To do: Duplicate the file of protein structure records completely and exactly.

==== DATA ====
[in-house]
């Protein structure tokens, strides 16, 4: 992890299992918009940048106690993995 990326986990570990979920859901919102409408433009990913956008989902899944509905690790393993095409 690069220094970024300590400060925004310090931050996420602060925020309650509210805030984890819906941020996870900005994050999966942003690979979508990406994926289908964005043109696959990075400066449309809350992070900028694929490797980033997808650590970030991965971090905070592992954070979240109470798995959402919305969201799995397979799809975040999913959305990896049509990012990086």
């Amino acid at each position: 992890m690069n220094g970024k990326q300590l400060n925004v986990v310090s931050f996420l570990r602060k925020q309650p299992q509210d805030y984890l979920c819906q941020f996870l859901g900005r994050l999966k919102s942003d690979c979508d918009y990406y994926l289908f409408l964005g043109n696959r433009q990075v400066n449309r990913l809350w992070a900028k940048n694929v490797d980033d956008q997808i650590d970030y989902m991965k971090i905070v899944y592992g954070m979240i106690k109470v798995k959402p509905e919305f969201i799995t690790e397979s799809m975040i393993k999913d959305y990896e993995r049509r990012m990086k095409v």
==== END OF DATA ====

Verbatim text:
[in-house]
């Protein structure tokens, strides 16, 4: 992890299992918009940048106690993995 990326986990570990979920859901919102409408433009990913956008989902899944509905690790393993095409 690069220094970024300590400060925004310090931050996420602060925020309650509210805030984890819906941020996870900005994050999966942003690979979508990406994926289908964005043109696959990075400066449309809350992070900028694929490797980033997808650590970030991965971090905070592992954070979240109470798995959402919305969201799995397979799809975040999913959305990896049509990012990086």
């Amino acid at each position: 992890m690069n220094g970024k990326q300590l400060n925004v986990v310090s931050f996420l570990r602060k925020q309650p299992q509210d805030y984890l979920c819906q941020f996870l859901g900005r994050l999966k919102s942003d690979c979508d918009y990406y994926l289908f409408l964005g043109n696959r433009q990075v400066n449309r990913l809350w992070a900028k940048n694929v490797d980033d956008q997808i650590d970030y989902m991965k971090i905070v899944y592992g954070m979240i106690k109470v798995k959402p509905e919305f969201i799995t690790e397979s799809m975040i393993k999913d959305y990896e993995r049509r990012m990086k095409v």